Date of Award

8-3-2006

Degree Type

Dissertation

Degree Name

Doctor of Philosophy (PhD)

Department

Psychology

First Advisor

Frank J. Floyd, Ph.D. - Chair

Abstract

This study examined mechanisms by which sibling relationships may buffer the harmful effects of negative peer experiences on the psychological adjustment of children with mental retardation (MR) or learning disabilities (LD). The study broadened existing findings with typically developing children and examined the effects of sibling social competency training on peer experiences and the impact of sibling relationship qualities, including warmth and positivity, supportiveness, conflict, and negativity, on children’s loneliness, internalizing, and delinquent behavior problems. The participants included 100 families with children who were between 8 and 10 years old. The families had a sibling dyad in which the target child had MR (n = 36), an LD (n = 43), or was typically developing (n = 21), while siblings were typically developing. Parents, target children, and siblings completed questionnaires and interviews assessing family and peer relationships. Sibling dyads completed a video-taped interaction. Results indicated that, as predicted, children with an LD or MR experienced significantly lower rates of positive peer experiences and significantly higher rates of negative peer experiences than did typically developing children. They exhibited significantly higher rates of loneliness and internalizing, but not delinquent, behavior problems than typically developing children. There was only partial support for the hypothesized protective effects of siblings on children’s development of adverse peer experiences. In particular, there was an indirect effect of one form of social competency training: social involvement mediated the effect of learning disabilities on adverse peer experiences. As predicted by the buffering hypothesis, emotional supportiveness by siblings moderated the impact of negative peer experiences on children’s internalizing and delinquent behavior problems. In addition, negativity within the sibling relationship moderated the effect of negative peer experiences on children’s internalizing problems while sibling conflict moderated the effect of positive peer experiences on loneliness. There were no significant effects for sibling warmth and positivity. Findings that siblings of children with MR or an LD can buffer some of the harmful effects of adverse peer experiences on psychological well being in specific instances suggest that including siblings in interventions aimed at improving peer experiences and psychological functioning may be relevant under certain circumstances.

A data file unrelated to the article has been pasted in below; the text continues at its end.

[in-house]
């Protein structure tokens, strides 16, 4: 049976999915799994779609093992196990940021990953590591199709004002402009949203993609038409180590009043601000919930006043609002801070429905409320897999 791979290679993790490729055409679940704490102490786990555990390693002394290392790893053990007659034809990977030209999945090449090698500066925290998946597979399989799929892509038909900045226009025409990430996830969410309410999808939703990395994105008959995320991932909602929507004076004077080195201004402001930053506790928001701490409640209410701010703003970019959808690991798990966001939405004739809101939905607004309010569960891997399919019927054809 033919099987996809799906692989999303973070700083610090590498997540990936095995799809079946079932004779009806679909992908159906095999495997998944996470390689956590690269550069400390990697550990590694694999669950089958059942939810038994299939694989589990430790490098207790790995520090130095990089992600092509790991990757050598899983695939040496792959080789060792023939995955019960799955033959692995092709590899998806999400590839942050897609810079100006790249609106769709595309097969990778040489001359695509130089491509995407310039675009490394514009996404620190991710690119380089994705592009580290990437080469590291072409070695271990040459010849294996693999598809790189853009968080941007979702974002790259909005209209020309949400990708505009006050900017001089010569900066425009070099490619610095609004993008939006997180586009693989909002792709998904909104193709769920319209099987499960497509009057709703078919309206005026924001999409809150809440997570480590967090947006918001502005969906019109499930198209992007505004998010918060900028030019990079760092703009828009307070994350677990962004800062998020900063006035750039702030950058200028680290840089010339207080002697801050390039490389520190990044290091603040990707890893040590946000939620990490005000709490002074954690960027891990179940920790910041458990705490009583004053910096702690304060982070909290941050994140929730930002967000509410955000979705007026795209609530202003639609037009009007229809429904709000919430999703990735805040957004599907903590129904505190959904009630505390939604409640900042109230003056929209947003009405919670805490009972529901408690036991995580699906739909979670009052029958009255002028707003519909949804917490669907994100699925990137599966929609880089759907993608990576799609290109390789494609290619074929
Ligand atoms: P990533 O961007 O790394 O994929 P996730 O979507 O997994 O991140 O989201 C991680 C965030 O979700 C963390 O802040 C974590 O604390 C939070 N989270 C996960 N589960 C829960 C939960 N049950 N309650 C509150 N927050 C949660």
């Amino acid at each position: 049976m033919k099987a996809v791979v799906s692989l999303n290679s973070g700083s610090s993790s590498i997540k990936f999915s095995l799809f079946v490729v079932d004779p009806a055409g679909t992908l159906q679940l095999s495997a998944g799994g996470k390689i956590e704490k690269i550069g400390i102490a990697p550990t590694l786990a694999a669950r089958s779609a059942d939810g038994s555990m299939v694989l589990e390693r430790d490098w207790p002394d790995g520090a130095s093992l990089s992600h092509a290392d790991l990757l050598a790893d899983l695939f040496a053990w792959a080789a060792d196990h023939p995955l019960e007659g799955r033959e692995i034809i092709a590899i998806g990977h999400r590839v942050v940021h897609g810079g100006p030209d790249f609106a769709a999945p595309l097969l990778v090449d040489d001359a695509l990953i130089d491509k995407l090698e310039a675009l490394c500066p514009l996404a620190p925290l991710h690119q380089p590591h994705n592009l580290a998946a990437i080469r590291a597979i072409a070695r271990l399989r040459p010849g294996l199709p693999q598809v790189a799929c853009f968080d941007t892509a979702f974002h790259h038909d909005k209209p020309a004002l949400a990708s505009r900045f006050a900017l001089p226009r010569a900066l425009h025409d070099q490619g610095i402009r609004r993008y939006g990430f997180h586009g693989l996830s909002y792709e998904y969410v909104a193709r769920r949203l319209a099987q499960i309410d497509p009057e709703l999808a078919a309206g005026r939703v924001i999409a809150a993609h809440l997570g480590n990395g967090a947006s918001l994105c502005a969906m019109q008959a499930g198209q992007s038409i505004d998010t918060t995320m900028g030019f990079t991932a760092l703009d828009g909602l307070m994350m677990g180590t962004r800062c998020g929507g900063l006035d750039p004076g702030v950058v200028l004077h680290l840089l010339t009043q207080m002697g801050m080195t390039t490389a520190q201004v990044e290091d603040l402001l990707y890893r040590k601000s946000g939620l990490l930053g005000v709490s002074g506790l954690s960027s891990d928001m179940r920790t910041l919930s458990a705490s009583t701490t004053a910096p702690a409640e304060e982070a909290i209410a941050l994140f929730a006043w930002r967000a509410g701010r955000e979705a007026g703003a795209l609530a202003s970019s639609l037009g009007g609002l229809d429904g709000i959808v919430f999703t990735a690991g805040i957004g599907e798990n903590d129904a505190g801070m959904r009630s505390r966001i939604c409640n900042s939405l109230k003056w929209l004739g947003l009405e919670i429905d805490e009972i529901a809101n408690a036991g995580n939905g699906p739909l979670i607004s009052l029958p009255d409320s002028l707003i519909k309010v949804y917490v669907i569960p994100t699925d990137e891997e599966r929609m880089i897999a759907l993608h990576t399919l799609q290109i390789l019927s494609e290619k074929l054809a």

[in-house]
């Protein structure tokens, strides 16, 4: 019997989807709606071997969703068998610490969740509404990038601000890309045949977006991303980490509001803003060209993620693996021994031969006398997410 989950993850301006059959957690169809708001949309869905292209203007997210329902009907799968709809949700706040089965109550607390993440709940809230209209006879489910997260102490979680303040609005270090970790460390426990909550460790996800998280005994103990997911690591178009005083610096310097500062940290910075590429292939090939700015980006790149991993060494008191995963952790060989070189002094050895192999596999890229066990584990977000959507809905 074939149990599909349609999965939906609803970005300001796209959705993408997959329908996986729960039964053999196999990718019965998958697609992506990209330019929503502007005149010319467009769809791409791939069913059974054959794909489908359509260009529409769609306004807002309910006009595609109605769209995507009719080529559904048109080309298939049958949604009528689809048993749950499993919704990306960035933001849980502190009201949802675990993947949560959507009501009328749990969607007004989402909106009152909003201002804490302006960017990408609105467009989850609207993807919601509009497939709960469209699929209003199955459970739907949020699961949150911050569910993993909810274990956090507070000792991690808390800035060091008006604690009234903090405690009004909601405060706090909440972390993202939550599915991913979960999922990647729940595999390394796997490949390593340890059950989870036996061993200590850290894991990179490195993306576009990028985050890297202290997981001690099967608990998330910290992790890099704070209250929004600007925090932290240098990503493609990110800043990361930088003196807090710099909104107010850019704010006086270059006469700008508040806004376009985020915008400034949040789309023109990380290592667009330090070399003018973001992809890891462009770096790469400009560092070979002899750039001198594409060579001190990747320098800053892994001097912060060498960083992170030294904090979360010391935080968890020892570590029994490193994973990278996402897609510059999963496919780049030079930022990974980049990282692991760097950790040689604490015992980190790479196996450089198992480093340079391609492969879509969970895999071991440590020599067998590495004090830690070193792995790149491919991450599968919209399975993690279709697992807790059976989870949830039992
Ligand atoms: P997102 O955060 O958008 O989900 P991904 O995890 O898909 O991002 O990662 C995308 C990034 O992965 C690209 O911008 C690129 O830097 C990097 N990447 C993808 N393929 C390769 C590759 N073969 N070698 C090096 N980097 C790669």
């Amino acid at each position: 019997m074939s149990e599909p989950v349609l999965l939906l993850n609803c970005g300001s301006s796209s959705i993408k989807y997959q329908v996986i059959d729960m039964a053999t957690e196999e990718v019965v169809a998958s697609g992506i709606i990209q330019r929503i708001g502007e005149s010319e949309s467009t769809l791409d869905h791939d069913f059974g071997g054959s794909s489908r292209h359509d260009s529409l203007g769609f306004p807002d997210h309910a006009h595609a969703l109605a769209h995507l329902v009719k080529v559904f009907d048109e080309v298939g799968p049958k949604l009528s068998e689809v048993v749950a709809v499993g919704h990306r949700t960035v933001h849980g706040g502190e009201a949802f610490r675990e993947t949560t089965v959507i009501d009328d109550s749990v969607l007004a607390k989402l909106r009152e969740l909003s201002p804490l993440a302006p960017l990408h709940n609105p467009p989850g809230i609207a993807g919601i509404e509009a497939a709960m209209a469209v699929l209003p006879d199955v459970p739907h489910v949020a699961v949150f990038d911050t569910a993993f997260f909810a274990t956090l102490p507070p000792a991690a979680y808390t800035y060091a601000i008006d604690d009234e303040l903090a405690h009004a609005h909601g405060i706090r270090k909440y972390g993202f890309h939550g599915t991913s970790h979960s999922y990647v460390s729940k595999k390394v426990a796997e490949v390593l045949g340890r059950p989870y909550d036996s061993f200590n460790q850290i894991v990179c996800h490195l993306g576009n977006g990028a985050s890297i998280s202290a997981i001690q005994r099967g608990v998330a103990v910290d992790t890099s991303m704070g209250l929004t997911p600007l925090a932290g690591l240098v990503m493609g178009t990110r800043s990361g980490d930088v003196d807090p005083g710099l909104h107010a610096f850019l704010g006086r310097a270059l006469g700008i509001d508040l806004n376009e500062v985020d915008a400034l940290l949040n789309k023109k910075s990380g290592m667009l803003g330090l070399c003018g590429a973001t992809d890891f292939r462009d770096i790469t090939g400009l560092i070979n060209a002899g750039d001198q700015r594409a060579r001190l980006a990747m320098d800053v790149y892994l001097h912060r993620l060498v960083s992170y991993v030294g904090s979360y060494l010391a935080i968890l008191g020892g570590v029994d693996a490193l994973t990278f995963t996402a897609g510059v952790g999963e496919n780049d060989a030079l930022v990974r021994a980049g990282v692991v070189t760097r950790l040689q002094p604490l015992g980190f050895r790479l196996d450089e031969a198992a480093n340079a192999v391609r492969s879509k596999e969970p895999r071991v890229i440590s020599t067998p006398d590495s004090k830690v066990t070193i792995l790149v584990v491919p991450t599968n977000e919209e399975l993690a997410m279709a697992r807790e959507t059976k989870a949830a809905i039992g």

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Psychology Commons

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